Home Linux Commands How to Verify SHA256 Checksum of File in Linux

How to Verify SHA256 Checksum of File in Linux

Internet security is one of the most important aspects when it comes to the world wide web. There has been constant research and development to improve the security of applications and files on the Internet and thus to prevent malicious use.

Downloadable files over the Internet are often the target of attacks on the Internet. As thousands and thousands of people download these files regularly, it becomes especially important to protect such files.

In this article, we will learn about checksums and how they can be used to authenticate a downloaded file from the Internet.

What is a SHA256 Checksum?

A Checksum is a cryptographic signature of a file. It is basically a string that uniquely represents the file; thus if a file is ‘tampered‘ with or ‘modified‘, its checksum value will change and the user will know that the file has been changed.

There are a number of mathematical algorithms for generating Checksum for a file in Linux. One such algorithm which is very popularly used is SHA256, which stands for ‘Secure Hash Algorithm 256‘ and was developed by the United States National Security Agency.

This algorithm breaks down the data of the file into small-sized parts and creates and combines the hash values for each part to create the checksum value. The SHA256 Checksum is usually provided in a text file or directly as a string along with the main file, in its download section on the Internet.

Verifying SHA256 Checksum of a File in Linux

Let’s take an example of Ubuntu Groovy (20.10) ISO file download and try to verify its checksum. Note that along with the ISO files, the text file ‘SHA256SUMS‘ is provided which contains the checksum values.

Download Ubuntu File with Checksum
Download Ubuntu File with Checksum

Download the ISO file for Ubuntu 20.10 desktop and the file SHA256SUMS in the same folder and go to the folder where they are downloaded.

$ wget http://releases.ubuntu.com/groovy/ubuntu-20.10-desktop-amd64.iso
$ wget http://releases.ubuntu.com/groovy/SHA256SUMS
$ cd ~/Downloads

To generate a checksum of the ISO file, run the following:

$ sha256sum ubuntu-20.10-desktop-amd64.iso
Generate Checksum of Downloaded File
Generate Checksum of Downloaded File

To compare the checksum to the value in the file SHA256SUMS, run the command with the '-c' flag. This will take all the checksums in the file, compare them with the corresponding filename, and print the filename that matches the checksum.

$ sha256sum -c SHA256SUMS
Compare Checksum of File with SHA256SUMS
Compare Checksum of File with SHA256SUMS

As seen above, the ISO file matches the original checksum, and hence we can be sure that the file was not modified or tampered with in any way during the download.

The other output is regarding the 2nd checksum in the file: for the live server ISO file which is not downloaded and hence the command prints those errors.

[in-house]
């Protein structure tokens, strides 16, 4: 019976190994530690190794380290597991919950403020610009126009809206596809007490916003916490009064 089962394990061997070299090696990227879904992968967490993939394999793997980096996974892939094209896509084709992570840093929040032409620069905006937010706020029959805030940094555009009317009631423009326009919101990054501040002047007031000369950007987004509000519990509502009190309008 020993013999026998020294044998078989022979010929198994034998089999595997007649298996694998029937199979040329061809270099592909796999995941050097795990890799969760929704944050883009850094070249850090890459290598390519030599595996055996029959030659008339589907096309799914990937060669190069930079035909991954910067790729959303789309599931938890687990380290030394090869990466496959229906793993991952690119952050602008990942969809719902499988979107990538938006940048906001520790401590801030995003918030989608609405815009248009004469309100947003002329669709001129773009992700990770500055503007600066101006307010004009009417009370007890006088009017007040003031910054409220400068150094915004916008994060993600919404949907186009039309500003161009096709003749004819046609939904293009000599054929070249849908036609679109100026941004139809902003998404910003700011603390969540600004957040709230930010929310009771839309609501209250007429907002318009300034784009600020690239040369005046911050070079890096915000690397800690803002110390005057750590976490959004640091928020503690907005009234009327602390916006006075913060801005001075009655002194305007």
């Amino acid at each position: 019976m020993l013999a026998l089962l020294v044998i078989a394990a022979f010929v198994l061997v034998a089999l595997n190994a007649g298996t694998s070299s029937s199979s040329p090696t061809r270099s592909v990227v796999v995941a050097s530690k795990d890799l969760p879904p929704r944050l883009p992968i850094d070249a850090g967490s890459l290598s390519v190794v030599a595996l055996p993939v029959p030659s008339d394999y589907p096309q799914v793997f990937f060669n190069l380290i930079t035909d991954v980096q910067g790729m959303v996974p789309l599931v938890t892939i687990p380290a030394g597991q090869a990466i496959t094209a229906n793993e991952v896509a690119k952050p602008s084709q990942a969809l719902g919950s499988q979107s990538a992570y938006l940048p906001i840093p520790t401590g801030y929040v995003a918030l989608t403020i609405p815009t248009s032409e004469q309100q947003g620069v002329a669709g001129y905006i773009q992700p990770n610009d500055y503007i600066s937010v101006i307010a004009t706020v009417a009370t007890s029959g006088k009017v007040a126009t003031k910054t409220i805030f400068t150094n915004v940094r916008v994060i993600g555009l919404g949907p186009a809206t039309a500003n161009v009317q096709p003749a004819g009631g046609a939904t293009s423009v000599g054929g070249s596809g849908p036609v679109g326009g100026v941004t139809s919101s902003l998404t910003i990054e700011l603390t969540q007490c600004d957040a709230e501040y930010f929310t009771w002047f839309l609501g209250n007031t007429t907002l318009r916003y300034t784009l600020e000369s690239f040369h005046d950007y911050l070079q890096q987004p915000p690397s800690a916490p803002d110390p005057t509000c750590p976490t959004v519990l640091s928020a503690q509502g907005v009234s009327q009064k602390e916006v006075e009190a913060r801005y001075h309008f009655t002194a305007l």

Today we learned how to verify the sha256 checksum of a file in Linux. Make sure you check out the manual page of sha256sum (by running ‘man sha256sum‘) to learn more in-depth about the command.

$ man sha256sum

Thanks for reading and let us know your thoughts or questions in the comments below!

Ravi Saive
I am an Experienced GNU/Linux expert and a full-stack software developer with over a decade in the field of Linux and Open Source technologies. Founder of TecMint.com, LinuxShellTips.com, and Fossmint.com. Over 150+ million people visited my websites.

Each tutorial at UbuntuMint is created by a team of experienced writers so that it meets our high-quality standards.

Was this article helpful? Please add a comment to show your appreciation and support.

8 thoughts on “How to Verify SHA256 Checksum of File in Linux”

    • @Markus,

      You need to install coreutils package on your Linux distribution.

      $ sudo apt install coreutils         [On Debian, Ubuntu and Mint]
      $ sudo yum install coreutils         [On RHEL/CentOS/Fedora and Rocky Linux/AlmaLinux]
      $ sudo emerge -a sys-apps/coreutils  [On Gentoo Linux]
      $ sudo apk add coreutils             [On Alpine Linux]
      $ sudo pacman -S coreutils           [On Arch Linux]
      $ sudo zypper install coreutils      [On OpenSUSE]    
      • On Linux disks are files. (e.g. /dev/sdX) it should work. The place where it is problematic is where a compressed image is provided and then decompressed before copying to the disk.

  1. And what if the checksum is provided in some format other than a file? for example what if they just provide some text on a web page?

    • @Tfj,

      Then you can run the sha256sum by mentioning the hash on the command itself and compare the results with the hash on the website as shown.

      $ sha256sum ubuntu-20.10-desktop-amd64.iso 3ef833828009fb69d5c584f3701d6946f89fa304757b7947e792f9491caa270e ubuntu-20.10-desktop-amd64.iso

Got something to say? Join the discussion.

Thanks for choosing to leave a comment. Please keep in mind that all comments are moderated according to our comment policy, and your email address will NOT be published or shared. Please Do NOT use keywords in the name field. Let's have a personal and meaningful conversation.